Ghosn: Need for scale will drive more deals
Carlos Ghosn: As automakers confront global changes, size is a key weapon.
Photo credit: JOE WILSSENS
DETROIT -- Size matters to Carlos Ghosn, CEO of the Renault-Nissan Alliance.
His global auto juggernaut, which reported record sales of 8.03 million last year, is still on the prowl for more strategic partners. And he says tie-ups are critical to growth.
"We are an industry that needs scale," Ghosn said at the Automotive News World Congress. "And because we are an industry of scale, we are going to have to work together.
"Scale is going to support talent. Talent alone is not going to make it."
Ghosn, 57, said Renault-Nissan's 2011 sales tally gives it comfortable scale, but gaps still exist in its global coverage. Talking on the sidelines of the World Congress, he cited India and Southeast Asia as areas ripe for further collaboration.
And he warned that the bar for automotive economies of scale keeps rising.
"The 4 million threshold became 6 -- and from 6, then 7 and 8," Ghosn said. "When you're selling 8 million cars, you don't have problems of scale."
Renault-Nissan sales climbed 10 percent in 2011. The figure includes 4.67 million vehicles for Nissan, 2.72 million for Renault, and 638,000 for their Russian partner AvtoVAZ. Ghosn predicted another year of record sales in 2012, with Nissan doing the heavy lifting.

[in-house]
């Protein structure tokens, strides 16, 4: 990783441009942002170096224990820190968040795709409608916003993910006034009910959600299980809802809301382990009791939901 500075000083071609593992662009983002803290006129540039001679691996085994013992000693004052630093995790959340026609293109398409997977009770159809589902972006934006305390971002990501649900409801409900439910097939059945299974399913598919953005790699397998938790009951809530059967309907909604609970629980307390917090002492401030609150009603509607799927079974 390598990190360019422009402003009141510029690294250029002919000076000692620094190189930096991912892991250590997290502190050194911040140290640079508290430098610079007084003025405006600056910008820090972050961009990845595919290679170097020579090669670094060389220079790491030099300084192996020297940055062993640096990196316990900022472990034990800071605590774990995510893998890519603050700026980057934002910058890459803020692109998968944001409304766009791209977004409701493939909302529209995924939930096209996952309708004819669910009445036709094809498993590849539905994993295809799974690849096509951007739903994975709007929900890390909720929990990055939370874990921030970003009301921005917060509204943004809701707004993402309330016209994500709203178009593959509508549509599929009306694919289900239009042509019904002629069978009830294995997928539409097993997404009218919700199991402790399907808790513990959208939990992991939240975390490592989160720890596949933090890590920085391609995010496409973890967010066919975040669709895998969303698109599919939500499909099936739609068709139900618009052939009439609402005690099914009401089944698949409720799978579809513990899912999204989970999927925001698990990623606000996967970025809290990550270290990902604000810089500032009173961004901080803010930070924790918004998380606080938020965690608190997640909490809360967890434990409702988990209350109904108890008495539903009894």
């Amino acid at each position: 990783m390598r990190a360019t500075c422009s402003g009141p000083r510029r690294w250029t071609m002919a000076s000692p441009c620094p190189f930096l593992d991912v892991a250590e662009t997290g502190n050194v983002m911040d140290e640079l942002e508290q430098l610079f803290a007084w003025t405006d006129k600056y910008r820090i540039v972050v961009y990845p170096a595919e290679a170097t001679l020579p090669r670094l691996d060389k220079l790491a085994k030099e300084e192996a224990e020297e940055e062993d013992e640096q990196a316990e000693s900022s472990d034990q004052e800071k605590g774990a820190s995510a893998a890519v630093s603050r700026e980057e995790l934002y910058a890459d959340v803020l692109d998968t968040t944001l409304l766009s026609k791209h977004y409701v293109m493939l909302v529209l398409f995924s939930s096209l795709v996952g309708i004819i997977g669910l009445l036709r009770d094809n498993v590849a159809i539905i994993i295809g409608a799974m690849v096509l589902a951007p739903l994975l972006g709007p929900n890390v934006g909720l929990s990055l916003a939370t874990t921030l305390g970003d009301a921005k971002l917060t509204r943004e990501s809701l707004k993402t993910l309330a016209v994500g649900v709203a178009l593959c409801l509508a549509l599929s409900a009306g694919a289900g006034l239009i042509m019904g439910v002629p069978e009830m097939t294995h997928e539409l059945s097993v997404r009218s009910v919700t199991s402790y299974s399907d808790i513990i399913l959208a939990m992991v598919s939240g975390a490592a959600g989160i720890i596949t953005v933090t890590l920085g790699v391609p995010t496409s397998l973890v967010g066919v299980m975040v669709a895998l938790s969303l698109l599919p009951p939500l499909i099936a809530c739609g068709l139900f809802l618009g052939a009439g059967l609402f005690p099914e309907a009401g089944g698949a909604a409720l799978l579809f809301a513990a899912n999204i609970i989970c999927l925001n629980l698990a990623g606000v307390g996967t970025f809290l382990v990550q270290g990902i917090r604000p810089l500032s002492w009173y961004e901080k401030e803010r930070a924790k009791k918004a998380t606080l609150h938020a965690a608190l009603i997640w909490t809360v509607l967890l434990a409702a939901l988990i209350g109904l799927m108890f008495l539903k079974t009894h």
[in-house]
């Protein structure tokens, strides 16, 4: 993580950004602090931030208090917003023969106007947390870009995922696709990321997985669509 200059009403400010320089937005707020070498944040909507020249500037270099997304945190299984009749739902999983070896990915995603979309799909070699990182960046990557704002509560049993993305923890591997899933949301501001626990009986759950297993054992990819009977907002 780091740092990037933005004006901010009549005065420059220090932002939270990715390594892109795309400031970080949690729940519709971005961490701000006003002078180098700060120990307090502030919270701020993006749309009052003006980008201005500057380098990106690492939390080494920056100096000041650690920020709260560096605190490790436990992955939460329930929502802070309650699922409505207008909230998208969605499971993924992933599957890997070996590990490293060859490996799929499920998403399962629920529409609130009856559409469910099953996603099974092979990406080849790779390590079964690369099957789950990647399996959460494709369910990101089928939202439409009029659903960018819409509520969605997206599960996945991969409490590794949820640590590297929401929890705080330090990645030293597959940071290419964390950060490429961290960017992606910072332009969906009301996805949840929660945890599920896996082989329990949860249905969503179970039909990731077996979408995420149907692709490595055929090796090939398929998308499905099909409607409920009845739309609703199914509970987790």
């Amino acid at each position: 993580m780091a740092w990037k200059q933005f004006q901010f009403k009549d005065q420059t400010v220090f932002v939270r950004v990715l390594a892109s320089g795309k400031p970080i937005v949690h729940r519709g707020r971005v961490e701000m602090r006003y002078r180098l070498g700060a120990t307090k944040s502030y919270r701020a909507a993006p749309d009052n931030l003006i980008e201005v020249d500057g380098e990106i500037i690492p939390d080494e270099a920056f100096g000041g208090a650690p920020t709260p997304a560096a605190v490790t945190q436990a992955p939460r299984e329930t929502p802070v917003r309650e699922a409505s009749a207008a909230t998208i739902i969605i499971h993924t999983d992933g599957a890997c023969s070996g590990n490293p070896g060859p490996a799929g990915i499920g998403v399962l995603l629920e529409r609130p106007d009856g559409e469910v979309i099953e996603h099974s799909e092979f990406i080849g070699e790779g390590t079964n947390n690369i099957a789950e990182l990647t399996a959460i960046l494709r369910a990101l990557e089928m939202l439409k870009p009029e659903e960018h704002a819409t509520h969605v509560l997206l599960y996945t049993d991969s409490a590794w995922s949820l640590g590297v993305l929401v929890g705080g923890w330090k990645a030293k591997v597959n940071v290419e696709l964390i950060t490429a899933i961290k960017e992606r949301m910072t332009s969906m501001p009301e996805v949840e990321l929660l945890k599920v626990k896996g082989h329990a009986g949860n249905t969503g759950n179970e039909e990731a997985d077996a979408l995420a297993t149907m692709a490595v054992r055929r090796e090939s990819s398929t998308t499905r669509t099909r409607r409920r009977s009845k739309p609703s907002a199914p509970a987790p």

"I'm foreseeing another record for the alliance in 2012," he added.
Ghosn said size is a key weapon as automakers confront global changes.
Exploding populations and increasing wealth in developing countries are spurring unprecedented demand for cars and the fossil fuels that power them, he said. That will require automakers to spend more on new technologies to improve fuel economy, reduce emissions and slash manufacturing costs.
To cope, rival automakers must increasingly pool resources and share investments, he said. The catch is that many partnerships, such as the ill-fated Daimler-Chrysler tie-up, don't make it.
"The 12-year-old Renault-Nissan Alliance took a different approach, one that preserves brand integrity and corporate cultures," he said. "Amid a graveyard of failed combinations in the past 15 years, we have built the longest surviving major cross-cultural partnership in our industry."
His company has built on that bond with other ties-ups with Dongfeng in China, AvtoVAZ in Russia and Daimler in Western Europe and North America. On Jan. 8, Nissan said that in 2014 it would start making gasoline engines in Tennessee for Daimler and the Alliance.
Ghosn's confirmation that his Alliance has crossed the 8 million mark came as Sergio Marchionne, CEO of Fiat S.p.A. and Chrysler Group, told reporters in Detroit that he thinks successful global automakers need to make at least 8 million vehicles a year.
In a nod to Ghosn's strategic partnership mantra, Marchionne said Fiat could welcome a third partner before any initial public offering of its Chrysler unit as his company chases global sales of 5.9 million vehicles in 2014.
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